This is just some question that popped out of nowhere while starting studying random walks, and I don't really know how to approach this.

Say I have a random walk that starts at zero, and goes up or down by one at each step with equal probability.

For some integer $i$, we stop the walk whenever it reaches either $i$ or $-i$.

Suppose we are given that the walk stopped by reaching $i$. I'm interested in the minimum value the walk passed through. In other words, for some $0 \geq j > -i$, what it the probability that the walk took value $j$ at some point, but not $j - 1$ ?


To compute $P(j\cap i)$, the probability of reaching $i$ having reached $j$ as minimum, consider playing two games after each other:

  1. $G$ Is the game that is won by starting from zero, ending at $j$ without having reached $i$
  2. $H$ is the game that is won by starting from $j$, ending at $i$ without having reached $j-1$

For the first one we have $$ P(G)=\frac{i}{i+|j|} $$ for the second we have $$ P(H)=\frac{1}{1+i+|j|} $$ and so $$ P(j\cap i)=P(H)P(G)=\frac{i}{(i+|j|)(1+i+|j|)} $$ and as I understood it, you asked for the conditional probability $P(j\mid i)$ of having reached $j$ as a minimum given that we end at $i$. This should then be $$ P(j\mid i)=\frac{P(j\cap i)}{P(i)}=\frac{2i}{(i+|j|)(1+i+|j|)} $$ since $P(i)=\frac12$ if I am not mistaken. This formula should work for $-i<j\leq 0$ then. I calculated a table of probabilities for the example $i=10$ using Wolfram|Alpha. It looks plausible. For one thing, the probabilities sum to $1$, and of course they decrease with $j$ as they should - which is evident from the formula.

  • $\begingroup$ If you don't mind me asking, what makes $P(G) = \frac{i}{i+|j|}$? $\endgroup$ – jameselmore Apr 3 '15 at 0:56
  • $\begingroup$ Looks great, and that'd answer my question ! But I have the same question as jameselmore. How do you obtain the results for $P(G)$ and $P(H)$ ? $\endgroup$ – Manuel Lafond Apr 3 '15 at 1:34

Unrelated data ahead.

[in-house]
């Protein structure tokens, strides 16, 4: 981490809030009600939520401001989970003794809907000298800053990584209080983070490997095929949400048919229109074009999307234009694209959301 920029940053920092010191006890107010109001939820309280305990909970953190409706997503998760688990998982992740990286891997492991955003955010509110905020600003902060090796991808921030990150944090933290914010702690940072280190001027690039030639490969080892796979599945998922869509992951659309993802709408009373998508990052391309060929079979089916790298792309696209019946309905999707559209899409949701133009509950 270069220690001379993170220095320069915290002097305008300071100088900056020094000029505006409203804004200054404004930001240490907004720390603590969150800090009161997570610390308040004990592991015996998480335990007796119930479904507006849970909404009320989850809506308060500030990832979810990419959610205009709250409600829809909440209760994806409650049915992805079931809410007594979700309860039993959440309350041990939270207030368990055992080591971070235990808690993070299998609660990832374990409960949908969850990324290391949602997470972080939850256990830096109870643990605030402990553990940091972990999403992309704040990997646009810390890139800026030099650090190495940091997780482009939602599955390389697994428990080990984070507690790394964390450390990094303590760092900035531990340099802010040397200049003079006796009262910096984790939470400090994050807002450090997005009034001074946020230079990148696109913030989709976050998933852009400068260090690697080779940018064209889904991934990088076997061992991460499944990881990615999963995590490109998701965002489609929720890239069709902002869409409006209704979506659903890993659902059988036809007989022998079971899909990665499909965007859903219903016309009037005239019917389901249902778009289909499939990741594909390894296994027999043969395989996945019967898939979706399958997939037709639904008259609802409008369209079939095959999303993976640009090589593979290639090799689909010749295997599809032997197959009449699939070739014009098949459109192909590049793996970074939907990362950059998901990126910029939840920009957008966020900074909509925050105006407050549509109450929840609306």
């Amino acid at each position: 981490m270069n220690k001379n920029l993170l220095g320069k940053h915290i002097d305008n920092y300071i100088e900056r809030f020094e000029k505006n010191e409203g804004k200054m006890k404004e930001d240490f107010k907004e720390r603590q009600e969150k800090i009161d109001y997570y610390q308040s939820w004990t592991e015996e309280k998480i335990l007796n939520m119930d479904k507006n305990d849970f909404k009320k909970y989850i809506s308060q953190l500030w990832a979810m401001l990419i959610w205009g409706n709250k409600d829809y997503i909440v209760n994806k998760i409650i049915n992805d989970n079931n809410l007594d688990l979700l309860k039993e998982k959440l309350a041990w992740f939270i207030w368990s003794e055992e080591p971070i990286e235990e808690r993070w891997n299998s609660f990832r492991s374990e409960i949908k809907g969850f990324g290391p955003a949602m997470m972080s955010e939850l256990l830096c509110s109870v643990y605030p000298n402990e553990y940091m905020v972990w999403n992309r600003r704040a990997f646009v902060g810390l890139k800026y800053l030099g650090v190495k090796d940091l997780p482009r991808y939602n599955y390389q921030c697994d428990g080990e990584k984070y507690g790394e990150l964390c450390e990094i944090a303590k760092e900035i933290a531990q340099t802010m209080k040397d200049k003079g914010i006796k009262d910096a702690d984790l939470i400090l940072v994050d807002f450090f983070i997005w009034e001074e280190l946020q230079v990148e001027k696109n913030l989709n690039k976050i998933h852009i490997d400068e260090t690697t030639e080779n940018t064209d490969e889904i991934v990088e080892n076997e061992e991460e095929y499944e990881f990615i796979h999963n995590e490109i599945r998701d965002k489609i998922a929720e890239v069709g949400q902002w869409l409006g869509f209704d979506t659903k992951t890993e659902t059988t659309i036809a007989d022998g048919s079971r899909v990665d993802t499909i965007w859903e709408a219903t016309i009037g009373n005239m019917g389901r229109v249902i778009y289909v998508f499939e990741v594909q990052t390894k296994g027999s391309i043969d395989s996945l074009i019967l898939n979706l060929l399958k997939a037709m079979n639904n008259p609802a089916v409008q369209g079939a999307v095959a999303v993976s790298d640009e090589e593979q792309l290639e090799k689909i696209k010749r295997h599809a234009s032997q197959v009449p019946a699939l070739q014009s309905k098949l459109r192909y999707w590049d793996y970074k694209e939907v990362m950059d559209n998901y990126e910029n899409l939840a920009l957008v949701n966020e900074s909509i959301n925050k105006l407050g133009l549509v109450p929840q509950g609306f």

• $\begingroup$ A random walk from $0$ to $n$ where you win by reaching $n$ and loose by reaching $0$ has winning probabilities $P(k)$ given you start from position $k$ that satisfy $P(0)=0,P(n)=1$ and $$P(k)=\tfrac12P(k-1)+\tfrac12P(k+1)$$ for $0<k<n$. Writing this system of equations in matrix form, it becomes evident that it has a unique solution, and one easily checks that $$P(k)=\frac{k}{n}$$ solves it. With $k=i$ and $n=i+|j|$ this corresponds exactly to the situation $G$. $\endgroup$ – String Apr 3 '15 at 1:40
  • $\begingroup$ To make it explicit: $k$ is the number of steps you are from loosing, and $n$ is the number of steps from loosing to winning. $\endgroup$ – String Apr 3 '15 at 1:45
  • $\begingroup$ @String Ah thanks. I was able to convince myself about $P(k)$. One last detail. I'd have thought the situation corresponding to $G$ would be to set the starting point $k$ at $j$ instead of $i$. Because we lose upon making $j$ down moves to reach $0$, and win by making $i$ up moves to reach $i + j$. Does that make sense ? $\endgroup$ – Manuel Lafond Apr 3 '15 at 2:22

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